Expert Critics in Engineering Design: Lessons Learned and Research Needs


  • Barry G. Silverman
  • Toufic M. Mezher



An engineer who creates a design needs to determine whether the design is free of errors that can lead to high manufacturing costs, tragic accidents because of design defects, low use because of poor product quality, and a host of other downstream concerns. The domain of engineering design is much harder than other domains, and errors are more likely to arise and remain undetected until it is too late to do something about them. One way to reduce these errors is to introduce the use of expert critics into the designer's electronic support environment. Critics are a promising approach for organizing a next-generation design support environment (DSE). Unfortunately, expert-critiquing theory offers inaccurate but widely followed guidance for helping builders create usable critic programs. Existing critics rely on batch, after-task, debiasing of experts. This form of criticism turns out to be overly limited and too often leads to user frustration. As a step toward correcting this deficiency, this article presents lessons learned from following the incorrect theory along with guidance for a more robust approach to criticism system construction. Future research needs are also identified that should help builders realize the full potential of critics in engineering DSEs.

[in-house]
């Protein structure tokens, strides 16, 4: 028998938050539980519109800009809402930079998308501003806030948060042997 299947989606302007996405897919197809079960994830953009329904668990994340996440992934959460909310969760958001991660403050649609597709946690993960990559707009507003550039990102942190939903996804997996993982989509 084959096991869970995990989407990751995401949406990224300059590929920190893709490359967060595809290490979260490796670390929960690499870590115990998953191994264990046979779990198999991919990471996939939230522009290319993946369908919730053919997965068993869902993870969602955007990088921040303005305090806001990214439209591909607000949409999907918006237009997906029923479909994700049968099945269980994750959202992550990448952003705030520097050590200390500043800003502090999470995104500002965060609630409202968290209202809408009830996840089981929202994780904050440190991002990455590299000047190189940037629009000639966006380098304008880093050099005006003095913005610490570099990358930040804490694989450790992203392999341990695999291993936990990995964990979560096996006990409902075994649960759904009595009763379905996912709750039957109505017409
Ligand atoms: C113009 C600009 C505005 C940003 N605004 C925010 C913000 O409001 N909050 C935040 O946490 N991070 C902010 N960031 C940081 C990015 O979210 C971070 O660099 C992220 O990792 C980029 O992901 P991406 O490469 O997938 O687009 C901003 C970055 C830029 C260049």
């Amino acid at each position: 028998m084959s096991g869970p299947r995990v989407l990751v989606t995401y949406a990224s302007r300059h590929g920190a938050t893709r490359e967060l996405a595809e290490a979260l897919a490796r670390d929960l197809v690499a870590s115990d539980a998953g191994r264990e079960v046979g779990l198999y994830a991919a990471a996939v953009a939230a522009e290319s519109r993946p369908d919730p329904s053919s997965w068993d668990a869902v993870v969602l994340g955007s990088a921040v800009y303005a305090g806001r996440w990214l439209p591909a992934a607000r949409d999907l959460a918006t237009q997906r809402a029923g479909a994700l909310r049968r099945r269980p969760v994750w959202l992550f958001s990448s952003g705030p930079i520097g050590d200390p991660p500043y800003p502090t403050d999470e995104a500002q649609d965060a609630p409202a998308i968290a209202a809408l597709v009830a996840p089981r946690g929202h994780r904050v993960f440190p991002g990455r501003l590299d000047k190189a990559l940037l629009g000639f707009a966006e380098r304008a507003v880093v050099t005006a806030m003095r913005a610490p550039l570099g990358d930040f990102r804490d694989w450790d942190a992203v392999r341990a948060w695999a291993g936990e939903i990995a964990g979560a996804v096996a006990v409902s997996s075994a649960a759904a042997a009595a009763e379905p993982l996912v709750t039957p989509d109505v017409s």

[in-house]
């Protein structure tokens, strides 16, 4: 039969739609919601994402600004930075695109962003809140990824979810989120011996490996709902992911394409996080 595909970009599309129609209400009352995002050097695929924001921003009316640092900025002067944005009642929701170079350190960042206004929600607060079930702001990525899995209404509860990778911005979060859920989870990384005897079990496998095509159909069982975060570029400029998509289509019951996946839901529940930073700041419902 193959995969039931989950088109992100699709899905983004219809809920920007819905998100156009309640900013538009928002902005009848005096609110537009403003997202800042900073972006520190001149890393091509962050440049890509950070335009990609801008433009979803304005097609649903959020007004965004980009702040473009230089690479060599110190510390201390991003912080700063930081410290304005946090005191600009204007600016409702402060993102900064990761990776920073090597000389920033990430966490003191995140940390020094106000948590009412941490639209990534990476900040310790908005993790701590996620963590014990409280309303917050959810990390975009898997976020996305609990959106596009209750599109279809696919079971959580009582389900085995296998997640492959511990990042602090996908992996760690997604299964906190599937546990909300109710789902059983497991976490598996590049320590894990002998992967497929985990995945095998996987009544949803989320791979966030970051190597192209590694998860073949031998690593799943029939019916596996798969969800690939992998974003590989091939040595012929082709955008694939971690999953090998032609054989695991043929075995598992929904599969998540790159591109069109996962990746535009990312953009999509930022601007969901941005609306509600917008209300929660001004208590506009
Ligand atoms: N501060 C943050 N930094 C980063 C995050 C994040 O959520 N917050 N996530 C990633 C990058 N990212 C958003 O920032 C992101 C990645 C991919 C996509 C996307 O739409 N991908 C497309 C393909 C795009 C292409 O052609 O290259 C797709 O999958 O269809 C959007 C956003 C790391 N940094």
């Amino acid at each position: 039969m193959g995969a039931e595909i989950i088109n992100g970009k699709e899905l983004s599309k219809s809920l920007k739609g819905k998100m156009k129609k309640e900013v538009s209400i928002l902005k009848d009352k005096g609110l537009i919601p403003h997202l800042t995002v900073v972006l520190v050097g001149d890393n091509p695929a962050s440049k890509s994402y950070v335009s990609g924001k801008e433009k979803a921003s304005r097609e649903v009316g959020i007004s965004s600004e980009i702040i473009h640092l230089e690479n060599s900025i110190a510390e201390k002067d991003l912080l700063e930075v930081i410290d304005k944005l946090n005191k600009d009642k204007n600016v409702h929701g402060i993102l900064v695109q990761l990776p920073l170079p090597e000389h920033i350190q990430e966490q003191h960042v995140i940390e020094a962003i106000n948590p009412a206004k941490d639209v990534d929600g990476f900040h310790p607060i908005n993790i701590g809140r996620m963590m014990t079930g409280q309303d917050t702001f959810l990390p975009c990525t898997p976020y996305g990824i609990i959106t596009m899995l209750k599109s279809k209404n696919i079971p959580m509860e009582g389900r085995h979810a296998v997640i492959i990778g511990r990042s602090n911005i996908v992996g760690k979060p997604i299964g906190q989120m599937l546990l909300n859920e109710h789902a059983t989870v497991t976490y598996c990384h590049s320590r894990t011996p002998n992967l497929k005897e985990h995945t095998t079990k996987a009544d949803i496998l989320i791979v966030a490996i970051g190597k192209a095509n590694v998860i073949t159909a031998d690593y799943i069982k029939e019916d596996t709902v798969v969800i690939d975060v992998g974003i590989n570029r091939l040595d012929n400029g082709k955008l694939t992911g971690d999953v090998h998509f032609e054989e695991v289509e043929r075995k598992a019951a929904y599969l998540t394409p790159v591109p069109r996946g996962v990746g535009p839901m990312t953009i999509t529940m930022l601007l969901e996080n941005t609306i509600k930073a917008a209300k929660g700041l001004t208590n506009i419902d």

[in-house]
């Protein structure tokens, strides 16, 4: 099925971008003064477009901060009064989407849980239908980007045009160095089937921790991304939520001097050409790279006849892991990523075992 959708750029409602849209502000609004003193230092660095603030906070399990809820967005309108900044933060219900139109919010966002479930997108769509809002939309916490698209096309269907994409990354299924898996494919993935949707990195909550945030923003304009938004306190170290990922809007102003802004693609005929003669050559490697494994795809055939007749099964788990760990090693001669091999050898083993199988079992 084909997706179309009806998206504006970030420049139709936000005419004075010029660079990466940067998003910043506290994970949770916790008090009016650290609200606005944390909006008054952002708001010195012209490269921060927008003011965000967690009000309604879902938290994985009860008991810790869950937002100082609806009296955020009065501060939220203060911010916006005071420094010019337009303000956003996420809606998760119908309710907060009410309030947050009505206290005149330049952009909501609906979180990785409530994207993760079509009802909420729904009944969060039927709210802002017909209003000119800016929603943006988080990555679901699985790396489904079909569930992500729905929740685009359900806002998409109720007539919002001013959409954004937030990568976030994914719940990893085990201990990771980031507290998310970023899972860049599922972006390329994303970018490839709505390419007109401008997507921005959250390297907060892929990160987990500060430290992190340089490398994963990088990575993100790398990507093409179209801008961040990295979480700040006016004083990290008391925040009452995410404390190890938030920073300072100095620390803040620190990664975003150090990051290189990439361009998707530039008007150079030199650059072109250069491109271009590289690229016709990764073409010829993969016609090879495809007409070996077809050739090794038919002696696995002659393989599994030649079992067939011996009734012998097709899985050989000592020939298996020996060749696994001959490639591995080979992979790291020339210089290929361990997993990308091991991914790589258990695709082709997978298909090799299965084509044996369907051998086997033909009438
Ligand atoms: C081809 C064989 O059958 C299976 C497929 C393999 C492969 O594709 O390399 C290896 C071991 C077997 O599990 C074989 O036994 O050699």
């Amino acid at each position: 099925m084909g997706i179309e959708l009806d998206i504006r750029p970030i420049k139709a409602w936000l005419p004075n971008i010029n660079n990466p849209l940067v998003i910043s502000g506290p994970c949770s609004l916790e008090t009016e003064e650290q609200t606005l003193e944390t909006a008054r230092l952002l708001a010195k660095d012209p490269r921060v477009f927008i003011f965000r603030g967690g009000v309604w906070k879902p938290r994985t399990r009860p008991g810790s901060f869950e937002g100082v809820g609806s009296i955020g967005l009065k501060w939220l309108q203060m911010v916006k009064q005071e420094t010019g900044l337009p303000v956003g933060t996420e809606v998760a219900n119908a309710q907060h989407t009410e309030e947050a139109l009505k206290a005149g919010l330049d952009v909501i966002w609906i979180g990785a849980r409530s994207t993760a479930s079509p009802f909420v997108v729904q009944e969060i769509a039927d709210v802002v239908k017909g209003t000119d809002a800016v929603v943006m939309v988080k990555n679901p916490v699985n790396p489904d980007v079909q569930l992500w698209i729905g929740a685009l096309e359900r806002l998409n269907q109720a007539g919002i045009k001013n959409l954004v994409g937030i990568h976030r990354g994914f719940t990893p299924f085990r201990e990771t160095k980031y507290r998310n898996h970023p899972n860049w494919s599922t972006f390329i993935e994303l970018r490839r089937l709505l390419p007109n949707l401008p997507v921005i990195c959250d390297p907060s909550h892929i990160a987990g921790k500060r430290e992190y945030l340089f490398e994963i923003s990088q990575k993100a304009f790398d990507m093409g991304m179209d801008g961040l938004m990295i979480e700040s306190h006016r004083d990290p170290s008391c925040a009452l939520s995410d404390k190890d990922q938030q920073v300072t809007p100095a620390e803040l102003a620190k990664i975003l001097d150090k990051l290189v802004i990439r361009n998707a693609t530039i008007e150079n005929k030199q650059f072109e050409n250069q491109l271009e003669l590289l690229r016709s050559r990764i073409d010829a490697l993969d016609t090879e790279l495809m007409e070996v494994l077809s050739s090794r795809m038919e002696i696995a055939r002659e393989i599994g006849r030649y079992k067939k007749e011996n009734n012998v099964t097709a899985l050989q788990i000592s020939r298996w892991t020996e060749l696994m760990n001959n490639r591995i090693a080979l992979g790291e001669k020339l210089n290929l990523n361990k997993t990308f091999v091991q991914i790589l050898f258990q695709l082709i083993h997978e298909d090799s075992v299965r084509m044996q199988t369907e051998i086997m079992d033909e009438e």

How to Cite

Silverman, B. G., & Mezher, T. M. (1992). Expert Critics in Engineering Design: Lessons Learned and Research Needs. AI Magazine, 13(1), 45.